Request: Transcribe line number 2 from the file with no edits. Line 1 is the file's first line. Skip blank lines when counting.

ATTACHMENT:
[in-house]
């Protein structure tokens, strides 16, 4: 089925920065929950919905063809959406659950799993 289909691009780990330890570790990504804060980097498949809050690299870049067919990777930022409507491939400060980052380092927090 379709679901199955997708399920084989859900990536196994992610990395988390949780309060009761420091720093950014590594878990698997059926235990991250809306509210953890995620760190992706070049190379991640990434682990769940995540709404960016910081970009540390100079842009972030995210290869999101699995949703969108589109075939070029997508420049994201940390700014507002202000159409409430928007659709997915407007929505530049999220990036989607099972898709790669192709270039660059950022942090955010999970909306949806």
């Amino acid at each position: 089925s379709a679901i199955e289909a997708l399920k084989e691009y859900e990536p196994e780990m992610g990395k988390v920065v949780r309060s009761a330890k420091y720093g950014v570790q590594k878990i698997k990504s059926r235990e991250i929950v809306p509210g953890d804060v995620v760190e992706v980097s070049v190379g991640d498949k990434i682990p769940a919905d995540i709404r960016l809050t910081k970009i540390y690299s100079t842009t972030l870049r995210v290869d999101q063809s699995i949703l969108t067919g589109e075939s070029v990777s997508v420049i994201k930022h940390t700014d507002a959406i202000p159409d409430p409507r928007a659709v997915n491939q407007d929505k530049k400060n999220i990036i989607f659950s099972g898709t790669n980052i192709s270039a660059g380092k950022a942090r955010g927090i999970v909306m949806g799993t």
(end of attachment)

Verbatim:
């Protein structure tokens, strides 16, 4: 089925920065929950919905063809959406659950799993 289909691009780990330890570790990504804060980097498949809050690299870049067919990777930022409507491939400060980052380092927090 379709679901199955997708399920084989859900990536196994992610990395988390949780309060009761420091720093950014590594878990698997059926235990991250809306509210953890995620760190992706070049190379991640990434682990769940995540709404960016910081970009540390100079842009972030995210290869999101699995949703969108589109075939070029997508420049994201940390700014507002202000159409409430928007659709997915407007929505530049999220990036989607099972898709790669192709270039660059950022942090955010999970909306949806």